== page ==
Aaron Rodgers and Packers Reportedly Working on Historic Contract Extension

Tim DanielsFeatured ColumnistMarch 28, 2013

The Green Bay Packers and superstar quarterback Aaron Rodgers are inching closer to an agreement that would make him the highest-paid player in NFL history, reports Adam Schefter of ESPN.

Jason La Canfora of CBS Sports is hearing similar information. He states the timeline remains fluid, however, with the possibility it might not get finalized for a few months. Assuming a deal is indeed reached, Rodgers is expected to make around $25 million per season.


UPDATE: Monday, Apr. 1, at 7:12 a.m. ET by Brandon Galvin

NFL's Ian Rapoport has the latest on Aaron Rodgers' contract negotiations with the Green Bay Packers.

Rapoport later reported one of the holdups in the negotiations:

The two sides are also still haggling over how much money will come to Rodgers in the next two seasons, among other issues. Per the terms of the current deal that runs out in 2014, Rodgers is set to earn $19.75 over those two years. That makes him underpaid based on his status and performance.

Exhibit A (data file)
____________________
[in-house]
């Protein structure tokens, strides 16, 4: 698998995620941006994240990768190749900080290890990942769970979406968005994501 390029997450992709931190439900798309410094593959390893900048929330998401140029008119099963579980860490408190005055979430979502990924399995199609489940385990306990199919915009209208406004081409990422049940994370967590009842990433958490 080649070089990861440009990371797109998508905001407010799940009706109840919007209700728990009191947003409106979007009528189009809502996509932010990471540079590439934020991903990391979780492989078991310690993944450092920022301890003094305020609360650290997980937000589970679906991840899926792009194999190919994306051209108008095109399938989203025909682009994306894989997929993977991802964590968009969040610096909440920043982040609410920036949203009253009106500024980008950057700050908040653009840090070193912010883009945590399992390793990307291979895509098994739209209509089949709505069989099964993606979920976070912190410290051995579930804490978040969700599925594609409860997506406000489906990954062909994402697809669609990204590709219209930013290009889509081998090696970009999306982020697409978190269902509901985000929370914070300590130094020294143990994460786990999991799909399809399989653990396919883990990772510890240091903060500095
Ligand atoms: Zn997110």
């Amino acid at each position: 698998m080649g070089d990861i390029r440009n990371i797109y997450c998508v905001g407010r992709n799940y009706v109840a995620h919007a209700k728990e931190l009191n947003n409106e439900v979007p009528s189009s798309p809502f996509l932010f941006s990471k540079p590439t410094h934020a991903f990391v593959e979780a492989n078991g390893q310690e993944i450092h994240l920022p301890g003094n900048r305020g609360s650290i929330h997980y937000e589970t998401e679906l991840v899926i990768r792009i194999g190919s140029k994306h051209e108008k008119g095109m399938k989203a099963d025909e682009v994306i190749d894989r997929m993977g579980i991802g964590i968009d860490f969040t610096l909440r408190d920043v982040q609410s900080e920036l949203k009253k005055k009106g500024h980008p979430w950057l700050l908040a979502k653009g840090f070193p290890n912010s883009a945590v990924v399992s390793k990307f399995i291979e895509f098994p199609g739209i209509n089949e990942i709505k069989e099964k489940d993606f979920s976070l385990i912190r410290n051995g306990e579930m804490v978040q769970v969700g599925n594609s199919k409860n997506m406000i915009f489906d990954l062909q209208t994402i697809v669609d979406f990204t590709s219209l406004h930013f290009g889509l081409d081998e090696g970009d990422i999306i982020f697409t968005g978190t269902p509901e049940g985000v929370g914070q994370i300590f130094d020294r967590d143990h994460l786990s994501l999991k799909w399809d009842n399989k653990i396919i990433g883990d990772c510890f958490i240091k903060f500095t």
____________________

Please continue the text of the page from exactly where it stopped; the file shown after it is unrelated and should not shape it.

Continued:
---End of update---


The 2011 league MVP is actually under contract for two more seasons but would receive far below fair market value for his services. He's slated to make $9.75 million in 2013 and $11 million in 2014 under his current deal, according to La Canfora's report.

In a world where Joe Flacco is making more than $20 million per year following an extension he signed in the offseason, Rodgers definitely deserves a raise. There's also no doubt he's worthy of the "highest-paid" distinction.

At 29 years old, he's in the middle of his prime. He has finished with a quarterback rating of above 100 in four straight seasons, has accounted for 171 passing touchdowns and just 46 interceptions in his career, and should have nearly a decade of strong play left. 

That impressive touchdown-to-interception ratio is even more eye-popping over the past two seasons, in which he has tallied 84 passing touchdowns and just 14 interceptions. With that kind of output from Rodgers, it's no surprise the Packers ranked in the top five in scoring both years. 

Rodgers is also durable (two missed games in five years), handles himself like the face of a franchise should and keeps the Packers in Super Bowl contention every season that he's under center.

No matter how you analyze the situation, locking Rodgers up with a long-term deal is the right move for Green Bay.